Pure water is the world's first and foremost medicine. Slovakian Proverb
With a flood of drink alternatives on the market today mild dehydration is quickly becoming the norm rather than the exception. In fact an analysis of the 2005 to 2010 NHANES data revealed that 75 percent of children 4 to 8 years old 87 percent of girls 9 to 13 years old and 85 percent of boys 9 to 13 years old did not meet the daily reference intake for total water. We are often told to drink our six to eight glasses of water each day but for some this seems to have become a passing clich© as many reach for juice soda milk tea and coffee while ignoring plain old water. Thinking these alternatives will serve the same purpose many fail to recognize these hyperosmotic solutions may actually accomplish the opposite and contribute to mild dehydration. Strangely we are not hearing about the multitude of chronic health conditions that are impacted by the lack of something as simple as water. Signs of dehydration are often overlooked in lab tests and only when extreme dehydration is noted through external signs do some practitioners stop and consider whether a patient's state of hydration is affecting their health. As children and adults alike are being drawn away from water toward the commercialized beverages it is of the utmost importance that we become aware of the health effects of mild dehydration.
When considering the fact that 77 to 78 percent of brain matter is water it's logical to assume that a lack of adequate hydration would impact mental health and performance. Recent studies have supported the idea that mild dehydration can alter cognitive performance and mood in children adults and the elderly. Concentration alertness short-term memory perceptual discrimination visuomotor tracking (the coordination of movement and visual perception by the brain) and psychomotor skills have all been shown to be mildly to moderately influenced by hydration status. Furthermore dehydration is an underlying risk factor for states of confusion or delirium (perhaps even presenting as dementia) among the elderly population. A natural phenomenon of aging includes a diminished thirst sensation placing the aging population at higher risk for dehydration. With milk juice and soda being popular beverage choices among school-age children it is important to assess adequate hydration when cognitive issues arise. Many adults have migrated to sodas and coffee leaving them dehydrated sluggish mentally challenged and victims of frequent headaches. Proper water intake should be assessed in these individuals as well.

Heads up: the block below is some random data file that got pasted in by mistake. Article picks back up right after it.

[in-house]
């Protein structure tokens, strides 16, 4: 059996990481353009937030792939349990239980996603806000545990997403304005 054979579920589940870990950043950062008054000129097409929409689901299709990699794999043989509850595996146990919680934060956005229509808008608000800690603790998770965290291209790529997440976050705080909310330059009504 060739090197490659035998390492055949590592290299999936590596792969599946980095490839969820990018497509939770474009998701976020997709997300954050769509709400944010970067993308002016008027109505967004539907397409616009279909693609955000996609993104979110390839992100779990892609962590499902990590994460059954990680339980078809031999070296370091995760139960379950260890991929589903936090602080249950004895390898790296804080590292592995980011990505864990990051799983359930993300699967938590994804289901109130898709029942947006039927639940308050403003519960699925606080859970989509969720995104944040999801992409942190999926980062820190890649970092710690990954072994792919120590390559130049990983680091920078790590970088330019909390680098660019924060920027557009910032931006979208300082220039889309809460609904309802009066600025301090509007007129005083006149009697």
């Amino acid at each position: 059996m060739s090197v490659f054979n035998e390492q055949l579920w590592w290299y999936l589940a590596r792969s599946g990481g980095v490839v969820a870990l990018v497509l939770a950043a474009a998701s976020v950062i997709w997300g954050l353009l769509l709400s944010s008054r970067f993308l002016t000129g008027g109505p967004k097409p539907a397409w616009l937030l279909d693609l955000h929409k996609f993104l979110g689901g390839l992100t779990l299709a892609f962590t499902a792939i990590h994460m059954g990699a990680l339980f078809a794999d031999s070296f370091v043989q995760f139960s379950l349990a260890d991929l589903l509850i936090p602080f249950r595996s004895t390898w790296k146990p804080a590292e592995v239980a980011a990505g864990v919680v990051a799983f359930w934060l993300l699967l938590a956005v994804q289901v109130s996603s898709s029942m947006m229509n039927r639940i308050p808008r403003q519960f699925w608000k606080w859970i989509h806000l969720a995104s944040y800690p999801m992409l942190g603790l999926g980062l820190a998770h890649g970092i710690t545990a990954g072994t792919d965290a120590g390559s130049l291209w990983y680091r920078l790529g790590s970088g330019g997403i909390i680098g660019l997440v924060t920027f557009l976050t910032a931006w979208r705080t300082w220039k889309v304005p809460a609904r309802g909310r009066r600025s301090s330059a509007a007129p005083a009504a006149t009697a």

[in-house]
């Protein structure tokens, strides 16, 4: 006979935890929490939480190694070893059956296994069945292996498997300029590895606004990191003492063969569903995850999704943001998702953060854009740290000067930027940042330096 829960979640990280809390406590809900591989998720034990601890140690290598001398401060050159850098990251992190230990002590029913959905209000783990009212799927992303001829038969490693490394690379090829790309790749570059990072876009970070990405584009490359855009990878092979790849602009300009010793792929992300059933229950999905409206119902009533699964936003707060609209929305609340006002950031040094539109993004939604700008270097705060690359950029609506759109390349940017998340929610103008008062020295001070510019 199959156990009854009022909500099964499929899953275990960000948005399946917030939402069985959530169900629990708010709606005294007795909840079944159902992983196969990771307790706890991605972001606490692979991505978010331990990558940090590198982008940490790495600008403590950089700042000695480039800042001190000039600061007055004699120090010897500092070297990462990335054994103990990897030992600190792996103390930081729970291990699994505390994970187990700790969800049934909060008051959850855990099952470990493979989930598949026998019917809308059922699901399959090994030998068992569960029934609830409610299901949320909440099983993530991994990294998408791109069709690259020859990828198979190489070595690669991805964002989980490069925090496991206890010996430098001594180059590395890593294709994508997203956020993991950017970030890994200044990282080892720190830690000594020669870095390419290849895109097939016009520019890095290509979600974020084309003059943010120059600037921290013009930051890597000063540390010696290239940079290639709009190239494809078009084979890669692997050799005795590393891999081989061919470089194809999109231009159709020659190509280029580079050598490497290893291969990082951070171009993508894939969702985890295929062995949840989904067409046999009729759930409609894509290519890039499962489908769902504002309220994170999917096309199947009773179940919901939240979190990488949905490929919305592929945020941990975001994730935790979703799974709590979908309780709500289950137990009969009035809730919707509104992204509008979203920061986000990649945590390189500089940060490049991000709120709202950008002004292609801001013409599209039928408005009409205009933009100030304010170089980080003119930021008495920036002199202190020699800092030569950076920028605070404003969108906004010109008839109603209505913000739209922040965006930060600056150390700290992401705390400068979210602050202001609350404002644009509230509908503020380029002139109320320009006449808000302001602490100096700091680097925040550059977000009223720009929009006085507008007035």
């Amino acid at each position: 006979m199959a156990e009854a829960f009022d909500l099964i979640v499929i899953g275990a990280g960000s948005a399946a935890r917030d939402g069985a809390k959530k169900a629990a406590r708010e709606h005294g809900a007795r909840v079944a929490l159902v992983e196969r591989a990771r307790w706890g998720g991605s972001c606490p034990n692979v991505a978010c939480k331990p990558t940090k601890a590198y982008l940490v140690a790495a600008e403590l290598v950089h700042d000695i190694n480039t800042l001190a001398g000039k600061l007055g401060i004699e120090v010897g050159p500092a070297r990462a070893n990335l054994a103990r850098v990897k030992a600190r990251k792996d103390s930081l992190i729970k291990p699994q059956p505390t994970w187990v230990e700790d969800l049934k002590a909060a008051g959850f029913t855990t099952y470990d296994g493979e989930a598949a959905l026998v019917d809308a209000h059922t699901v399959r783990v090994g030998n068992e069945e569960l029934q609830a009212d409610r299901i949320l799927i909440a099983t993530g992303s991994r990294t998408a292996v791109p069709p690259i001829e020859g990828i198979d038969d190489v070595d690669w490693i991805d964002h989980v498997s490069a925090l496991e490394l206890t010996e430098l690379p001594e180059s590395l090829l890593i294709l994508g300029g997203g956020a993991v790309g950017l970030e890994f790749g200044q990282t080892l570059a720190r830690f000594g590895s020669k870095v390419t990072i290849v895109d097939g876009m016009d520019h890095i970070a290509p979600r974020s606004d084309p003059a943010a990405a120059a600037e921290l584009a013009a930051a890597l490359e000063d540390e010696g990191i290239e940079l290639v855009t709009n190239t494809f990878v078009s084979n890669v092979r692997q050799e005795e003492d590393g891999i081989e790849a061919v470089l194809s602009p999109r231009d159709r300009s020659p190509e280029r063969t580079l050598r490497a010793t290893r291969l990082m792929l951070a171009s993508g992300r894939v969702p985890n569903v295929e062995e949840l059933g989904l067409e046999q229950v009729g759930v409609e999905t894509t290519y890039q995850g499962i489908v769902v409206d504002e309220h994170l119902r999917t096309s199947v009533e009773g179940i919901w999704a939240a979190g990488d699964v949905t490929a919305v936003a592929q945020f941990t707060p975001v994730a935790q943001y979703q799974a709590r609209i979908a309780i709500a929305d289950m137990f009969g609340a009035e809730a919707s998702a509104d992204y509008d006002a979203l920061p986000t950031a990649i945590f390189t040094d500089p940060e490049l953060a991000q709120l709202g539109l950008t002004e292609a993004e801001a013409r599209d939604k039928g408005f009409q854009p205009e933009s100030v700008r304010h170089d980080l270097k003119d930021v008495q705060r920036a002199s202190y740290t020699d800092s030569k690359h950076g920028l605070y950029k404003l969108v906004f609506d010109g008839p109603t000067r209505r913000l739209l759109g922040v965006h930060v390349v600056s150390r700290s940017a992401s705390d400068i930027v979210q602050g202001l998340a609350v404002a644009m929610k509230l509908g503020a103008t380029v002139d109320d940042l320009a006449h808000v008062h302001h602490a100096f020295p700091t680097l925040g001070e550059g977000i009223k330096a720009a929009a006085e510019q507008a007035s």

Perhaps the most well known link between hydration and pulmonary health is that of dehydration and exercise-induced asthma. While evaporative water loss is thought to be the primary cause of dehydration leading to bronchoconstriction and thus asthma a lack of proper hydration prior to exercise will certainly exacerbate the condition. The lungs rely on adequate hydration to keep the mucosal linings thin improving oxygen exchange. With less than optimal hydration inflammatory factors are triggered and bronchoconstriction ensues. The number of diagnosed asthmatics has been slowly increasing with a higher prevalence among children. Could these statistics correlate with the increase in commercialized beverages that steer children and adults away from drinking the pure water their bodies crave? Perhaps so. Regardless it is vitally important that proper hydration with pure water be maintained for optimally functioning lungs.
Many other chronic conditions including kidney stones cardiovascular disease constipation and other gastrointestinal conditions and various skin conditions such as acne have been studied and strongly linked to inadequate hydration. Encouraging sufficient water intake can be the first step to improving everyone's health both internally and externally. This often triggers the question of how much water individuals should consume. While the standard six to eight glasses each day may meet the requirements of many individuals water intake (like diet and exercise) should be individualized. A good rule of thumb is to drink half your body weight in ounces. For those who claim to dislike pure water adding squeezed citrus fruits or seeping cucumber slices and mint leaves may help to make the transition easier.
TAMPA FL - MARCH 72015 - Sheraton Suites Tampa